9. So what is morality? Morality is a tool we use to get along together. It’s also a tool we use to get ahead in life. But bad things happen if we get ahead at the expense of other people. They resent us, and in any case, those of us who aren’t sociopaths usually want genuine, mutual relationships with other people. So we can’t burn every bridge. The solution is to (co-)create moral rules and ideals and systems that work for more or less everyone: to advocate for kindness, understanding, compassion, world peace, and so forth. To hold up as moral exemplars people who inspire us with how they affirm others–or at least, with how they stay out of the way of others. That’s compatible with all sorts of life paths (including competitive ones, like being an athlete–but all good competition presupposes a more fundamental cooperation: it’s not really “winning” if the game is rigged). And it’s a vision I find attractive. How about you?


Naturalism and moral living

Moral skeptics argue that morality is a sham. According to Richard Joyce’s version of moral skepticism, for example, morality is essentially an illusion foisted upon us by our genes. We’ve evolved to view certain social norms as having convention-transcendent authority (when, in fact, there is no such thing) because thinking about things this way made us more altruistic (“nicer”) and ultimately helped our ancestors make more babies.

I think of skepticism as an incompatibilist stance on the relationship between moral living and naturalism. Having a naturalist worldview, on the moral skeptic’s view, is incompatible with ordinary moral living.

Depending on whether a skeptic recommends fictionalism or abolitionism about moral language, we can think of the options as soft or hard incompatibilism, respectively. The hard incompatibilist views naturalism as completely incompatible with ordinary moral living and the ordinary use of moral language, and recommends abolishing its use (come what may, perhaps?). By contrast, the soft incompatibilist views naturalism as, strictly speaking, incompatible with ordinary moral living and language use, but thinks it best for most of us to continue thinking and speaking in such terms, lest the social fabric unravel.

Opponents of skepticism (who are not also realists) tend to fall into what I call an easy compatibilism. Easy compatibilism is the view that (of course!) naturalism and moral living are compatible. The stance is typically justified with a sophisticated, and largely non-cognitivist account of moral language. Ordinary moral discourse can go on, business as usual, because it simply serves to regulate social life. And so the adoption (or not) of a naturalist worldview is, for the most part, irrelevant to moral life.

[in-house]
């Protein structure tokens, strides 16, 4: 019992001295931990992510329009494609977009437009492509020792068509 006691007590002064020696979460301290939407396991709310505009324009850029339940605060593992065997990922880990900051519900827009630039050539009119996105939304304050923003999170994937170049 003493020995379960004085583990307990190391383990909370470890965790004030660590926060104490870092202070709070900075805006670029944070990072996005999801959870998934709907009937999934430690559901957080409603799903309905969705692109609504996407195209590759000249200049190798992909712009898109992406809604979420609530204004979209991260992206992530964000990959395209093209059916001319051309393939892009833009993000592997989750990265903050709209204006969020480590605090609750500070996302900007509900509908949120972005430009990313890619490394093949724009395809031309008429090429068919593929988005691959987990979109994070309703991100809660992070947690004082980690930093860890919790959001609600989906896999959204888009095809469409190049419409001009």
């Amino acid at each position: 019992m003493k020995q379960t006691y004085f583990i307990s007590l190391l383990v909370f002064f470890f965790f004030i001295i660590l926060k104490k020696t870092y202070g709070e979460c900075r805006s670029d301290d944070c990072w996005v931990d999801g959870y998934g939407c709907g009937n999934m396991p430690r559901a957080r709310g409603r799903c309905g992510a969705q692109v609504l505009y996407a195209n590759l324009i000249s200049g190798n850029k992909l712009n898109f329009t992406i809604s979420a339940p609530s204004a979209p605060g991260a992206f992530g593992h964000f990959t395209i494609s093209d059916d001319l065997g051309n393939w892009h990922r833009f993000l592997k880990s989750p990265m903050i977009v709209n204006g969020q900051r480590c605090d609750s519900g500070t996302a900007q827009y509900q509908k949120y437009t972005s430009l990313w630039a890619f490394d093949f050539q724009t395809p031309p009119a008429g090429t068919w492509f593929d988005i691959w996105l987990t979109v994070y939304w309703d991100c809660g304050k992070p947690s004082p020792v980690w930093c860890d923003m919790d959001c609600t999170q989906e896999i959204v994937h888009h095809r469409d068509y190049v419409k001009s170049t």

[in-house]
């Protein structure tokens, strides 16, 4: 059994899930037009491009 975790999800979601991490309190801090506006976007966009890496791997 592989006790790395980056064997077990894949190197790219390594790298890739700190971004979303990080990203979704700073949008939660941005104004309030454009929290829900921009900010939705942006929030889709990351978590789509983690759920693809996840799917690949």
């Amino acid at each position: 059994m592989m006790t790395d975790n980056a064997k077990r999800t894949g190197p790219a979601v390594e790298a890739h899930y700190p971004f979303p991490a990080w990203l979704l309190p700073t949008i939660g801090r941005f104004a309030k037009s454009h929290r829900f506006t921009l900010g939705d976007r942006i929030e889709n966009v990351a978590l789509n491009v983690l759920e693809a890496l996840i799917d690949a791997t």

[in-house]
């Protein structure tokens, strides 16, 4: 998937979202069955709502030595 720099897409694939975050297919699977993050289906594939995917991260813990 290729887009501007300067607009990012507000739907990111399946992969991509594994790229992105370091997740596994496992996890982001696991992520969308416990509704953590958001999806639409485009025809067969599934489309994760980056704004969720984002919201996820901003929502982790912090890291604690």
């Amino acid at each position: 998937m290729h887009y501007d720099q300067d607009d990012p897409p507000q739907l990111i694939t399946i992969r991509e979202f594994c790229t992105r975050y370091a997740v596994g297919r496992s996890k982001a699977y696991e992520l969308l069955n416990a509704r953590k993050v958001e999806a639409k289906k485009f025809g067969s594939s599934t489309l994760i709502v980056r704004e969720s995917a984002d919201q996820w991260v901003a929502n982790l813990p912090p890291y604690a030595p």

In contrast to both incompatibilist and easy compatibilist views, I favor a critical compatibilist account of the relationship between naturalism and moral living. The idea is that the examined life and the moral life need not part ways (contra the skeptic), but that their reconciliation is more work than is sometimes assumed (for instance, by the easy compatibilist).

I’ll give the principal contours of this view in my next post.

He is risen indeed?

Easter is the holiday that probably excites me the most as an atheist–in the sense that I get a bit agitated. That’s because the straw that broke the camel’s back, for me, was my realization that Jesus wasn’t raised from the dead. My evolving Christian faith had always depended on a cosmic happy ending, and that happy ending had been anchored to the conviction that Jesus of Nazareth quite literally overcame death (and that that overcoming would somehow, someday, extend to all or most of “creation”). When I realized how groundless my conviction was, that was it for me.

I could have been a liberal Christian, I suppose. I could have gone the metaphorical route, or whatever. But my Christianity was already so unorthodox that I would have been left with an impersonal “God” unworthy of worship. What’s the point? As a humanist, I get to keep everything good about Christianity–the fun stories about Jesus, the social and political critique–and I get to ditch the bad, all while helping myself to the good in the rest of the world’s religious and philosophical traditions. I get to be a syncretist hack. It’s great! I try to take the good and leave the bad wherever I find it.